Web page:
Thirteen ocean robots are being dropped into the waters over the equator near Kiribati to monitor the ocean there. The latest, high-tech versions of the Argo float, an automatic ocean sensing robot, will help scientists monitor and understand the ocean processes behind El Niño and La Niña events.
The latest generation of Argo floats is upgraded with satellite phones, which allow the data to be transmitted back to shore in minutes, compared with older versions which took hours.
Argo floats are named after the ship that Jason sailed to capture the Golden Fleece in Greek mythology. They collect temperature and salinity data between 2000 meters (6000 feet) depth and the ocean surface and send these data back to land (www.argo.net).
The data are made publicly available in near real-time to be used for oceanographic research, climate research, fisheries research, weather prediction, operational products, and school education.
Started in 2000, the international Argo array consists of more than 3,000 profiling robots in all parts of the world’s ocean, with contributions from at least 32 countries.
“Argo is revolutionizing the way we observe the subsurface oceans. Prior to Argo, the remote regions of the globe could only be sampled every decade or two by research vessels. In contrast, Argo floats are now sampling the global ocean every 10 days” said Dean Roemmich of Scripps Institution of Oceanography, who co-chairs the international team coordinating the 32-nation effort.
It is not easy to keep Argo floats sampling near the equator in the Pacific Ocean because the strong surface currents there quickly move them off the equator. However, it is important that data are fed back from the equatorial Pacific, which is the ocean home of El Niño and La Niña, to predict both the Pacific Islands’ climate and the global climate.
The upgrade means the floats spend less time on the surface, so they can spend more of their four-year life cycle near the equator in the Pacific. Moreover, the new-generation floats are smaller and more energy efficient than earlier models, making them easier to manage and capable of increasing the present four-year lifetime of Argo floats to six years or even longer. The new floats will not only stay near the equator longer, they will collect and transmit more and deeper data than their predecessors providing more detailed knowledge and understanding of interactions between ocean and atmosphere in this globally important area.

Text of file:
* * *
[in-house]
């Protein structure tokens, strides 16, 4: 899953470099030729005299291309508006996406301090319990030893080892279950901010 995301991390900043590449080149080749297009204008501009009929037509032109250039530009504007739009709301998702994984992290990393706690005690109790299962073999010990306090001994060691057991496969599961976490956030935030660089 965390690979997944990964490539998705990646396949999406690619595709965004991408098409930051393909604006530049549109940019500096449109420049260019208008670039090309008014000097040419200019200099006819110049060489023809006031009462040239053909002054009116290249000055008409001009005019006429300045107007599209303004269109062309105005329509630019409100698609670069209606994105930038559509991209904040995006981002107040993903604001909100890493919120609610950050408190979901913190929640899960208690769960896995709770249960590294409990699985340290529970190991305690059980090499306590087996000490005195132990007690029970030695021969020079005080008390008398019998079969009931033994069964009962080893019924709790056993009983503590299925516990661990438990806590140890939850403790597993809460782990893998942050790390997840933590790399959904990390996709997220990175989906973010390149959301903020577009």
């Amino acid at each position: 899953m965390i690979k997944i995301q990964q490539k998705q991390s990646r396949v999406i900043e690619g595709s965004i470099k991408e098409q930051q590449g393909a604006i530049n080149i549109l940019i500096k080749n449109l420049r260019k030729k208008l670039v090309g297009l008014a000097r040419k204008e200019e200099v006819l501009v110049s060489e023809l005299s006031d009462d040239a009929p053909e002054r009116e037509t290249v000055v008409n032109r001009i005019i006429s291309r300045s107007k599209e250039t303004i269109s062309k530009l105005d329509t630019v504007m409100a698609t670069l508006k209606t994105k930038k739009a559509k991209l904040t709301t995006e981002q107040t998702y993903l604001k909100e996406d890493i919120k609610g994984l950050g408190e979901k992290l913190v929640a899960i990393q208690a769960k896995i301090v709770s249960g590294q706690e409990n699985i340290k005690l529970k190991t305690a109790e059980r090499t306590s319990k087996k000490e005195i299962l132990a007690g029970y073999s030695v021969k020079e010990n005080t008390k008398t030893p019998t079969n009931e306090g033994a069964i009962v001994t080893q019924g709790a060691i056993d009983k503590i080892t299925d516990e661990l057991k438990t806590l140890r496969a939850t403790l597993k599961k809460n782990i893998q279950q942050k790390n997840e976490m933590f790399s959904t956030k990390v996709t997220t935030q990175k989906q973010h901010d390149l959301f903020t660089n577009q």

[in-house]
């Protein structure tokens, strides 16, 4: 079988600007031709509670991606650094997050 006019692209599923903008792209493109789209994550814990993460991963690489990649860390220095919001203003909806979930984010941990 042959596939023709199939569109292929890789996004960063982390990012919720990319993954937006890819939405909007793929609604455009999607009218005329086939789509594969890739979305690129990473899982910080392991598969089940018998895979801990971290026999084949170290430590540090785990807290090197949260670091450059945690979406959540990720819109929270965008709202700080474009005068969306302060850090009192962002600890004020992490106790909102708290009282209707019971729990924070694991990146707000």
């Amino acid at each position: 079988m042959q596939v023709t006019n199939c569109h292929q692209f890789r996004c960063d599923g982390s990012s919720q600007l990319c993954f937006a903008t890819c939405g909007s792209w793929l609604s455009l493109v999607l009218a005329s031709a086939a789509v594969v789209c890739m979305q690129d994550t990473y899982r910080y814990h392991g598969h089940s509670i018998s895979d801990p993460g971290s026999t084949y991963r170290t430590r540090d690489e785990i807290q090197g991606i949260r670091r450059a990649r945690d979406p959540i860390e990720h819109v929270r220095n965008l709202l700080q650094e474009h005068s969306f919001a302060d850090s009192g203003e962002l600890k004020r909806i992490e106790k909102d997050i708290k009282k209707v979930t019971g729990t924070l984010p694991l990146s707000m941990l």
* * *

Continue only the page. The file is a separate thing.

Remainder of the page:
“We expect the new data to give us a better picture of ocean processes, such as mixing in various parts of the water column and how energy moves within the ocean in that part of the world.” said Gregory C. Johnson, Oceanographer at the U.S. National Oceanic and Atmospheric Administration (NOAA) Pacific Marine Environmental Laboratory.
Nine robots have already been deployed by Tonya Watson, a scientific crew member of the NOAA Ship Ka'imimoana, during a recent cruise. These were deployed near Kiribati’s Phoenix Island group and the remaining four will be deployed soon near the Line Island group.
This ship has repeatedly crossed the equatorial Pacific from 165°E (near Nauru) to 95°W (near the Galapagos Islands) since 1996 to service NOAA ocean moorings, and in since 2000 they have also deployed Argo floats, many of which are still collecting vital information on our ocean.
For more information please contact:
Gregory Johnson, NOAA firstname.lastname@example.org and Philip Wiles, SPREP email@example.com